LBB> So let’s talk about Cavalry. In 2022, you merged with the freelance platform – why was this a good idea for &Friends?

Tom> We acquired a freelance talent marketplace, built on a sophisticated tech stack – it’s called Cavalry, and it’s a talent management system with freelancer marketplace dynamics. Think Fiverr but more curated! Since merging, we’ve built the freelancers pool into an 11 thousand strong creative community, globally distributed and ready to be mobilised. “Send in the Cavalry!”
All our production teams now find their on the ground crew from the platform, but it’s far from being just a crewing platform. On the platform, you can hire strategists, UX/UI (user experience/ user interface)  developers, GFX designers, art directors, social media managers, the list goes on. 
Why was it a good idea? Because it was clear that the big agencies, in particular, couldn’t support the same fixed cost base they once did, with retainers not being what they once were. So they needed the ability to scale up and down according to the work. In reality, because of covid 19, technology advances and just the way people want to work these days, some major talent gaps have been forming. So building a friction free way to access much needed talent was a no brainer for us.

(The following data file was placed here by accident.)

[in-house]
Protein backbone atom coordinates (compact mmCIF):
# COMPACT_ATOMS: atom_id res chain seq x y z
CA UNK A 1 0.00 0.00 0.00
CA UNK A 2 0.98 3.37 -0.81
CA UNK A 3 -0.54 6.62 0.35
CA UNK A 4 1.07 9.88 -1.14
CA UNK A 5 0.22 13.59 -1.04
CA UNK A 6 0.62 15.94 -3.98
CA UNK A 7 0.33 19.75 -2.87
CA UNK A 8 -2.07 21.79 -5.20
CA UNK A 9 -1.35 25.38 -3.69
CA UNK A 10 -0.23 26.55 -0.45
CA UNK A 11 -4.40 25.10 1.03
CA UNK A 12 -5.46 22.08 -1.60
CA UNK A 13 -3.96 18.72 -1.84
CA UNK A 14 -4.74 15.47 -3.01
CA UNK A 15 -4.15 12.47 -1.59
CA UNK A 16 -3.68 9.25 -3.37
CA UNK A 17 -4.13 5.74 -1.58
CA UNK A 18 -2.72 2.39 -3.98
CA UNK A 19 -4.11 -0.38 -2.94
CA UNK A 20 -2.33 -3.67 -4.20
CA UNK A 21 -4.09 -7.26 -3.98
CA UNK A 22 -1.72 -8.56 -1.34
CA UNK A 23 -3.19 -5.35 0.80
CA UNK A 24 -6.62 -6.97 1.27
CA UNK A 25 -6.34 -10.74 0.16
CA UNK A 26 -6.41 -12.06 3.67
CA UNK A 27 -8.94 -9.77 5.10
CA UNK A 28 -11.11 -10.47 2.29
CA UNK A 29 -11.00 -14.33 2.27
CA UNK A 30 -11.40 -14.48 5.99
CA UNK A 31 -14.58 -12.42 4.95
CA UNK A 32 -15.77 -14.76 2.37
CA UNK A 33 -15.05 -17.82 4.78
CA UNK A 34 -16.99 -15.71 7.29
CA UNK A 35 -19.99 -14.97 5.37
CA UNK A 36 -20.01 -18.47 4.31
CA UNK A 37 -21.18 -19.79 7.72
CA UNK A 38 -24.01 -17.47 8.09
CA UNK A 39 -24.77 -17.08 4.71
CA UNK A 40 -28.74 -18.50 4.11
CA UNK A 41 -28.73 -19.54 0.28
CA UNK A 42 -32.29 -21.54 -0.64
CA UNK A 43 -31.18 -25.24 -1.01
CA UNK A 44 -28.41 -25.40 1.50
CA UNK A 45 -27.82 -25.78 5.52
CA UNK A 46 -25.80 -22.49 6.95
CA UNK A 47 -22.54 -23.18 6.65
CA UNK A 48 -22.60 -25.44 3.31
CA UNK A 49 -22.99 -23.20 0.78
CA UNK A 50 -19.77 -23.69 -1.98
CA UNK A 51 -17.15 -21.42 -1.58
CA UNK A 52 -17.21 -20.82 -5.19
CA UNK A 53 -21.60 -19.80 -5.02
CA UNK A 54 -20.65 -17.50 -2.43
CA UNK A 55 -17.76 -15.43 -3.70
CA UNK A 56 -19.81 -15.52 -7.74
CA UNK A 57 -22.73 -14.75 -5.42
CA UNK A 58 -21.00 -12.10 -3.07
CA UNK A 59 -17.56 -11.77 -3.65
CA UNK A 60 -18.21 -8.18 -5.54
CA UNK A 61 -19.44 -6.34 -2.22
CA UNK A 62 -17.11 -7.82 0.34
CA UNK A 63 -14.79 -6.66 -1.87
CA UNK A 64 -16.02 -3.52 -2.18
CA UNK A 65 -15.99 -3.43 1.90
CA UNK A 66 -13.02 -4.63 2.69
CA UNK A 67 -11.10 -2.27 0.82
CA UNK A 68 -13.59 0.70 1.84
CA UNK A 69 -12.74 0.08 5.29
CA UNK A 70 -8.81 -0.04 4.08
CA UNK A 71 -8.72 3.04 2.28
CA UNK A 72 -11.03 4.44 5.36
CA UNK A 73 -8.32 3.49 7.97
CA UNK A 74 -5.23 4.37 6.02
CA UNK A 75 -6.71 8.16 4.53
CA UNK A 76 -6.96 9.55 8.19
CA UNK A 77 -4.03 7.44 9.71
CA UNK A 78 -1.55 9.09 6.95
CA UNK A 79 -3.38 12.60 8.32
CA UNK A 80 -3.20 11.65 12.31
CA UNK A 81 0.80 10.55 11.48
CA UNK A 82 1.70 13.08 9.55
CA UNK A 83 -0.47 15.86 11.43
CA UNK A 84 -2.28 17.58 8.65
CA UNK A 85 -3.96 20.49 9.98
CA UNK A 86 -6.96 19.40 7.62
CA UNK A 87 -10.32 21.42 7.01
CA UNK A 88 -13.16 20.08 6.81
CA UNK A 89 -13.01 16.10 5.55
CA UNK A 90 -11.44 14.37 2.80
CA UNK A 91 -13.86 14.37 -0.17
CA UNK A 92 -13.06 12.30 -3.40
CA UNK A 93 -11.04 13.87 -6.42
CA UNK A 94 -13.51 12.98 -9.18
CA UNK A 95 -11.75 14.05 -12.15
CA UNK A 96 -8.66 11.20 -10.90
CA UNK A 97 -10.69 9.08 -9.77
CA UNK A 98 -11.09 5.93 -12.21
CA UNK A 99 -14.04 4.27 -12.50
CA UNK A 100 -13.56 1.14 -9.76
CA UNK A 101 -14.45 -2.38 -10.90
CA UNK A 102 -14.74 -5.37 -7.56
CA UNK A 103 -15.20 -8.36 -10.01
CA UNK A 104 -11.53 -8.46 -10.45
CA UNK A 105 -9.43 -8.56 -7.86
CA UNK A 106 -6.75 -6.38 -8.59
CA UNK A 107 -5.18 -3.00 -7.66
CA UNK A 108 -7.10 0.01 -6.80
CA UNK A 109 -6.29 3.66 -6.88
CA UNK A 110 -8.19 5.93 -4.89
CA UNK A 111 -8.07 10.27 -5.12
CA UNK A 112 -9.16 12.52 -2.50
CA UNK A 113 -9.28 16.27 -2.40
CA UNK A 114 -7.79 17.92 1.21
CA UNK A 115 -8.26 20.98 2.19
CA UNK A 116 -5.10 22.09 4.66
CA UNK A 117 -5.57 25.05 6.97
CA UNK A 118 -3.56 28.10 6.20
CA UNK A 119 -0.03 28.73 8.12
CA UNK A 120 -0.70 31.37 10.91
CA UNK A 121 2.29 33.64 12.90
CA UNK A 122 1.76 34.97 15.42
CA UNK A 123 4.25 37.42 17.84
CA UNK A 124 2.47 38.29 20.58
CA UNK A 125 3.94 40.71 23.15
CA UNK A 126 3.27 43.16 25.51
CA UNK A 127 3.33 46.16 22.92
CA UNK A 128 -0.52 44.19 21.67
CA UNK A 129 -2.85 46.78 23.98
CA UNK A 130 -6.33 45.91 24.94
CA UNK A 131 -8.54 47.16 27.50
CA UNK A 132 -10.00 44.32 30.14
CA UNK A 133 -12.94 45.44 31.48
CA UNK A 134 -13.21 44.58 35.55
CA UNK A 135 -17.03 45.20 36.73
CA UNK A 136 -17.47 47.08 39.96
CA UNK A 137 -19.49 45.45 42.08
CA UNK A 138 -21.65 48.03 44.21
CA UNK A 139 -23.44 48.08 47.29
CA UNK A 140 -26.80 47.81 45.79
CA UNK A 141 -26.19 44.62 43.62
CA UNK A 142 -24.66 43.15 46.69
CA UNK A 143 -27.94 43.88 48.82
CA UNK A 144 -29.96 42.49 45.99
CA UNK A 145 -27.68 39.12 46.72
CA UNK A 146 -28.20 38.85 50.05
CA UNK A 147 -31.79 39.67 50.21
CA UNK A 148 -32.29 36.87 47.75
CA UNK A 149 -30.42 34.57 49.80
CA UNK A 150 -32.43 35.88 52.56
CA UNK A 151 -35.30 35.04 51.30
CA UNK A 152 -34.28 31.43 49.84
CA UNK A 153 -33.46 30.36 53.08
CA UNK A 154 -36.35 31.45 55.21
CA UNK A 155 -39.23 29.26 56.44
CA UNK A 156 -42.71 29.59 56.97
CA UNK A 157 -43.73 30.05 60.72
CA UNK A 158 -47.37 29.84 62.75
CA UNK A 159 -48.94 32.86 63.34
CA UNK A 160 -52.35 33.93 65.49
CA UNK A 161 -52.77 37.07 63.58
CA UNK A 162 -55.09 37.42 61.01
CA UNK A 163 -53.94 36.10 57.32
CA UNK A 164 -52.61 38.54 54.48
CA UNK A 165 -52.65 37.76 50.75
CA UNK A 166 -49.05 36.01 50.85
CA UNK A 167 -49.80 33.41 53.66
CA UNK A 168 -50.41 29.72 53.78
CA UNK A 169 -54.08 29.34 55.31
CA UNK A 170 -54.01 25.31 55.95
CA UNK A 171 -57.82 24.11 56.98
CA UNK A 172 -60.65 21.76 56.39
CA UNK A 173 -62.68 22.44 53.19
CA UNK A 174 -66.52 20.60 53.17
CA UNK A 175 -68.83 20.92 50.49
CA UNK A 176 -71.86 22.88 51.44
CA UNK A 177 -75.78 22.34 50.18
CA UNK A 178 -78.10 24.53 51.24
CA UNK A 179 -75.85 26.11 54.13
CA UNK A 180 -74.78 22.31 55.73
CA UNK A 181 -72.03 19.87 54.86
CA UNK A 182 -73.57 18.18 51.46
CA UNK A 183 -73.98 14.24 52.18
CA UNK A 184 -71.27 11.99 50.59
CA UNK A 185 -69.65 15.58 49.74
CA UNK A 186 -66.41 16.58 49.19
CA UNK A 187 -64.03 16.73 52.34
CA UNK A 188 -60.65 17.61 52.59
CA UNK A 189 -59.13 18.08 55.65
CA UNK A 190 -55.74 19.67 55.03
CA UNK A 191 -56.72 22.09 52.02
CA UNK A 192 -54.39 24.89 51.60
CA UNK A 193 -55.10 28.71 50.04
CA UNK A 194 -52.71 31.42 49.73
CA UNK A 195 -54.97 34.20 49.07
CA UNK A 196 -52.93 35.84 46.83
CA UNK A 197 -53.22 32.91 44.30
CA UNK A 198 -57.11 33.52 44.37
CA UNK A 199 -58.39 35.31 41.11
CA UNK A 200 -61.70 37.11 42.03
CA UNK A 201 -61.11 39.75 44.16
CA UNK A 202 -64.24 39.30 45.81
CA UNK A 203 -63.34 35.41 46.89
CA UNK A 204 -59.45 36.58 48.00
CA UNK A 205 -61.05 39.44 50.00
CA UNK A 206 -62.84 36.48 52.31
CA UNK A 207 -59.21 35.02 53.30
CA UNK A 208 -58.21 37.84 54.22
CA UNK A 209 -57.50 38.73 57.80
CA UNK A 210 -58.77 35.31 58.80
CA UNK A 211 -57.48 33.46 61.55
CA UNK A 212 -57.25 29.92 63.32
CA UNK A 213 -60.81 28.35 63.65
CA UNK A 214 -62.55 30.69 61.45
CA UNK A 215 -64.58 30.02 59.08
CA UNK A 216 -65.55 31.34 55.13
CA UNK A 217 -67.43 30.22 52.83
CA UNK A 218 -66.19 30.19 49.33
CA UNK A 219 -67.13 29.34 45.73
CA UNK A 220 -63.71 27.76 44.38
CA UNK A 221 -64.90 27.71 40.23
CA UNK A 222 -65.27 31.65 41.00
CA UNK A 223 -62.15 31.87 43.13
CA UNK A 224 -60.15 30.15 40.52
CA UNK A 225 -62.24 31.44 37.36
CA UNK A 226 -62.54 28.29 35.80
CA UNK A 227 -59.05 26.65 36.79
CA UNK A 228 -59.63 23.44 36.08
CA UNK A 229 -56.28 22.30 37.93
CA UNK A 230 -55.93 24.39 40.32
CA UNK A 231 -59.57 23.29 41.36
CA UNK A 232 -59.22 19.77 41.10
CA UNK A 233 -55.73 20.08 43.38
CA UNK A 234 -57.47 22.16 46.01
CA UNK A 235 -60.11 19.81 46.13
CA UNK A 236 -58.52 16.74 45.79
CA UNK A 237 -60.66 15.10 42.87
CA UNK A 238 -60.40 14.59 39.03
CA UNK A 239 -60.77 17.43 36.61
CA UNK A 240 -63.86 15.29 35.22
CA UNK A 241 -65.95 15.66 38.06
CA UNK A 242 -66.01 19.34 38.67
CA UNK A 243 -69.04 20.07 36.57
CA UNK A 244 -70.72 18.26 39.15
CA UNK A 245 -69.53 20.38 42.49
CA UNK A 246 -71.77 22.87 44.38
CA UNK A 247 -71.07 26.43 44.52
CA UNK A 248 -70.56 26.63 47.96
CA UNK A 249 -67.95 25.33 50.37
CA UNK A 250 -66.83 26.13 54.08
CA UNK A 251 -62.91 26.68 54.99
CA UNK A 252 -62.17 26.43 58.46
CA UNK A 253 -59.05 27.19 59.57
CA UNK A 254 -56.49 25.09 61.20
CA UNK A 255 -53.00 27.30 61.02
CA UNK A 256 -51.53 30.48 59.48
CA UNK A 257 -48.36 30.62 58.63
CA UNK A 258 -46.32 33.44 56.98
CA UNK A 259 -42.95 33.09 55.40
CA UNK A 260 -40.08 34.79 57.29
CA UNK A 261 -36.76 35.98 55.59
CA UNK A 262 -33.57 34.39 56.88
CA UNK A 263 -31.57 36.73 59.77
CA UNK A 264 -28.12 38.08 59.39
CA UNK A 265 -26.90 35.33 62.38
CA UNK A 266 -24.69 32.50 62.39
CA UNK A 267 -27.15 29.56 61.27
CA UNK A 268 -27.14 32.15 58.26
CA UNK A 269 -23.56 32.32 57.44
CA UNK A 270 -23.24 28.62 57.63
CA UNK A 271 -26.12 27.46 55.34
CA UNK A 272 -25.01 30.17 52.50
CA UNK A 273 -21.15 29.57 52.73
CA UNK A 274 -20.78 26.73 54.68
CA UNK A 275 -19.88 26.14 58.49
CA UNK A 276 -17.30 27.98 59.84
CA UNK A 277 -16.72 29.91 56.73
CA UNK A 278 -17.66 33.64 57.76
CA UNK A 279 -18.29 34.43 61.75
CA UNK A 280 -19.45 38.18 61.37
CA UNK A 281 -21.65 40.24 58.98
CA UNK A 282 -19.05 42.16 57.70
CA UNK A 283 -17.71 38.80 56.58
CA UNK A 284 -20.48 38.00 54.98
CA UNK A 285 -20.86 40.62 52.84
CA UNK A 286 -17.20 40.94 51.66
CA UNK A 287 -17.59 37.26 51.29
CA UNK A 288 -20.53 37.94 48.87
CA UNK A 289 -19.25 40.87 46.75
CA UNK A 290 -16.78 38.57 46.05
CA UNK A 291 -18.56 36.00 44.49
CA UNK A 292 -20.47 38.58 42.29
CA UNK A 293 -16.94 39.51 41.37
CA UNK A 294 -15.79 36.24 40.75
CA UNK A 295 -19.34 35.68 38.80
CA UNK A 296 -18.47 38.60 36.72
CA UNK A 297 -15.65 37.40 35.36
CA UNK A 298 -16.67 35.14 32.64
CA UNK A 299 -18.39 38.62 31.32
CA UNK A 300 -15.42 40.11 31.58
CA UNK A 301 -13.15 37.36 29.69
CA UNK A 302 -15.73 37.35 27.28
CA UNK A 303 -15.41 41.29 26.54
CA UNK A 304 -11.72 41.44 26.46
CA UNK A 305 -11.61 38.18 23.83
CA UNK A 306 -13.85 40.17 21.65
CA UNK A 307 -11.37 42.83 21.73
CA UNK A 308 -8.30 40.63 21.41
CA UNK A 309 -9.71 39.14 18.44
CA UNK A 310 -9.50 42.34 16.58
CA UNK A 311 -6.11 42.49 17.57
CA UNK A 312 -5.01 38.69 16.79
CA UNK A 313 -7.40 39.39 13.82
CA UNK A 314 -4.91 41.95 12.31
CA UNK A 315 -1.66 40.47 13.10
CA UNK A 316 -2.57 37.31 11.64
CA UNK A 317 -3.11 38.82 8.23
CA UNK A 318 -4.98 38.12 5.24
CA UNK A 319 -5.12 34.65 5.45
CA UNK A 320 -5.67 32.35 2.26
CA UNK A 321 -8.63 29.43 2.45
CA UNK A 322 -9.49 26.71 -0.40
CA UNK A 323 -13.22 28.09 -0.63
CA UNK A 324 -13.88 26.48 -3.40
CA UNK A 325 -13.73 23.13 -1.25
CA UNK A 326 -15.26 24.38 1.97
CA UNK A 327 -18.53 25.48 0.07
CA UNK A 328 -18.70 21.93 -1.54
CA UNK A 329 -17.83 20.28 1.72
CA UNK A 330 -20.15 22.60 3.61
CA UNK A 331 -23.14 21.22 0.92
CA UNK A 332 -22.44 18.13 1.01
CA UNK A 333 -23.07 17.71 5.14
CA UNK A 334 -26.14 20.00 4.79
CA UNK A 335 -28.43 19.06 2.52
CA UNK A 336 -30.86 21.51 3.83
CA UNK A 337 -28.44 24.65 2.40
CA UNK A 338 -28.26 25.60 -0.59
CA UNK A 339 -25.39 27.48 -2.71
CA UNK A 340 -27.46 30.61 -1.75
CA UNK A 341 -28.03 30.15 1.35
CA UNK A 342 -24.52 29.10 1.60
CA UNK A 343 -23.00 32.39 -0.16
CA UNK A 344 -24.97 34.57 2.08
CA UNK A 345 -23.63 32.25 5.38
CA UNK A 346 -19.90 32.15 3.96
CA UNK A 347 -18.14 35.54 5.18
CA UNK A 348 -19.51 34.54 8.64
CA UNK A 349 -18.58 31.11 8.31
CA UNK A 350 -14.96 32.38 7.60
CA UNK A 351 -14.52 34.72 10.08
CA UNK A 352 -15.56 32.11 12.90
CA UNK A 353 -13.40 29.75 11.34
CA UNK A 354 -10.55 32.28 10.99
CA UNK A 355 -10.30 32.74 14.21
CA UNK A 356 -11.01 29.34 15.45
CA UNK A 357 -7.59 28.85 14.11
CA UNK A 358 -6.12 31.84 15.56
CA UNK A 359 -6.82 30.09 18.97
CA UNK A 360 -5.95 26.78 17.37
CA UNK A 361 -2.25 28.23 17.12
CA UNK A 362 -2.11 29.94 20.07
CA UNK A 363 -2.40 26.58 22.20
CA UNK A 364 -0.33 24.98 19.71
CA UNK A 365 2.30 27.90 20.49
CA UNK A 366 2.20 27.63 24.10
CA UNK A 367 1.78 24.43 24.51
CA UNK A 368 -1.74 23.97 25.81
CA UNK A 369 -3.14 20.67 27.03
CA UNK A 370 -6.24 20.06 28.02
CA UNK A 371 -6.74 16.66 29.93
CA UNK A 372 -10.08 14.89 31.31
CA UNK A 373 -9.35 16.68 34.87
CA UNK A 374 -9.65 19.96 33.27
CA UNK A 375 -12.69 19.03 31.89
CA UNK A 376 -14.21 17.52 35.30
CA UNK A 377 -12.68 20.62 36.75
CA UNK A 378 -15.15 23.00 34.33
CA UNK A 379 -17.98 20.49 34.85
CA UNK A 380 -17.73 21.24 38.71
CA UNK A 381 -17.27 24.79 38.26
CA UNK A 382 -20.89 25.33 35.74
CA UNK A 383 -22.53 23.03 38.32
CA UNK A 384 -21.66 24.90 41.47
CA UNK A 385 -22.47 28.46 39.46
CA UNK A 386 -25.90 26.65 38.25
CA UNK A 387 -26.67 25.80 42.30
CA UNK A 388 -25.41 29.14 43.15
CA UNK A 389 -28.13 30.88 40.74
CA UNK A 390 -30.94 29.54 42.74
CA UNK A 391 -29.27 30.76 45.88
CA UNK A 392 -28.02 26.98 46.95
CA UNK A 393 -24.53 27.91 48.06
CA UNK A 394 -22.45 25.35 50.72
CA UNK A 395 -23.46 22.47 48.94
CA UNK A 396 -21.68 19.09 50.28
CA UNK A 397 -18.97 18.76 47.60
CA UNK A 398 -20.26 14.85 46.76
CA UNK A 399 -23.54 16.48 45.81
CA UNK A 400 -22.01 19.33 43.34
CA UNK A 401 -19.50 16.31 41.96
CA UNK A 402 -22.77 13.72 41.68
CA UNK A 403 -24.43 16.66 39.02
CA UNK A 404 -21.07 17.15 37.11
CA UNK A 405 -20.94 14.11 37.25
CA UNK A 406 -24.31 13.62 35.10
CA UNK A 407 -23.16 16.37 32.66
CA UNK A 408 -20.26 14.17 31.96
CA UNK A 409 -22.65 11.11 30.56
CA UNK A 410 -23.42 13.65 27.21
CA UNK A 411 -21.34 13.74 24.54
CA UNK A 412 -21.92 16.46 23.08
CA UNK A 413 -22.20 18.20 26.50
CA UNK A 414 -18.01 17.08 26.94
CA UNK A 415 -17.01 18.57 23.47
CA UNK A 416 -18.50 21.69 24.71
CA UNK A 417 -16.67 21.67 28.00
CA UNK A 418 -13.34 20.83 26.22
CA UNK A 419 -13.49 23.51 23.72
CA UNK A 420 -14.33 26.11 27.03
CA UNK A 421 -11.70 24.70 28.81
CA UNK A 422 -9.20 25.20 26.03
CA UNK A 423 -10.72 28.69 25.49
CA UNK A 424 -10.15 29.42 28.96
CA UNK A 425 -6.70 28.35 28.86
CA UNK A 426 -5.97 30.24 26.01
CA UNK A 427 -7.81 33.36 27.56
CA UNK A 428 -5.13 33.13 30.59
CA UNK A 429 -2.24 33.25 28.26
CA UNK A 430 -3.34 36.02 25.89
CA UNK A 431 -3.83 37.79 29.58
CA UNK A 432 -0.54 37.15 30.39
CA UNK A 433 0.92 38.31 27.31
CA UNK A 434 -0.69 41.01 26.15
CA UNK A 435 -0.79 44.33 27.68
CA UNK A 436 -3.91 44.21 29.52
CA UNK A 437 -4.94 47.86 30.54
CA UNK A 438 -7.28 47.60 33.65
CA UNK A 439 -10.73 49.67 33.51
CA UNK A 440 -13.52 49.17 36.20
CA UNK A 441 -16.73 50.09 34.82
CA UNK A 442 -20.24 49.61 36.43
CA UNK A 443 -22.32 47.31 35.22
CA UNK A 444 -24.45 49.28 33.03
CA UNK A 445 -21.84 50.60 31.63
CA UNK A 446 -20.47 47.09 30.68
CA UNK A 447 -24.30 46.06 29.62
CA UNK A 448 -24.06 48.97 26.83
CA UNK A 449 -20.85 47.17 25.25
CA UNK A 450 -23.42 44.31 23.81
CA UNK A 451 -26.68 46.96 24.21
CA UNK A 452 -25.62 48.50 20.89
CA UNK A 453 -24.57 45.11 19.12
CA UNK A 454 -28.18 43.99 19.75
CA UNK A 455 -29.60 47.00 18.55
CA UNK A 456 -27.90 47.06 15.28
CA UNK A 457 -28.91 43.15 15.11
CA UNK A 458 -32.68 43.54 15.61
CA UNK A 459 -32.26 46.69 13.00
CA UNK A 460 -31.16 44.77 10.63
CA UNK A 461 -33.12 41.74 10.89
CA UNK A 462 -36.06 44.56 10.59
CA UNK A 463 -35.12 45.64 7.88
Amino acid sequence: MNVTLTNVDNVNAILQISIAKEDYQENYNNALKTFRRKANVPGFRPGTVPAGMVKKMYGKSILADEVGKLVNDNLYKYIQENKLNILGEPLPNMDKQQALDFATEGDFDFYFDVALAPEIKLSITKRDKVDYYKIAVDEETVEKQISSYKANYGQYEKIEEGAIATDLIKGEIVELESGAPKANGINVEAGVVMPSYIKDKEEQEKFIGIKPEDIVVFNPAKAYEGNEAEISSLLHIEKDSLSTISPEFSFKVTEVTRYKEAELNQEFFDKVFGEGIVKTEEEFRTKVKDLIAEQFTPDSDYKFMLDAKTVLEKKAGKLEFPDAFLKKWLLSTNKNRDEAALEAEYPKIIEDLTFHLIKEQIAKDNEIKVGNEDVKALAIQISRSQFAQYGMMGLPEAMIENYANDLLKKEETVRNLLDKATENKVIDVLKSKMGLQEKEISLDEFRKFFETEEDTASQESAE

LBB> Tell me about the ‘decoupling’ from Cavalry.

Tom> When we merged we wrapped both businesses up under ‘one roof’ because at the time it seemed important to be a single joined up business with one pathway to growth. But in reality the two businesses have such different needs that it’s hard managing both internal messaging, as well as external PR and messaging backed by just one brand. 
So we’re now separating out the two businesses (brands), so that we can communicate more clearly to both the creative community and our potential customers. A fairly big job, but a critical one.

LBB> How do you feel your creative vision has changed, and how have you as an individual? Has the industry changed much too?

Tom> I’m less at the coalface creatively right now, so in terms of comparison it’s hard to judge ‘like for like’ with my previous projects. However, the main difference from my standpoint is that creative development is hard right now with the pressures marketers are faced with, i.e. tightened purse strings, and the constant pressure to create more with less! It’s not doom and gloom though, it just means making sure we can be adaptable. The industry has changed, so it’s no good expecting the old ways of working to be replicable forever.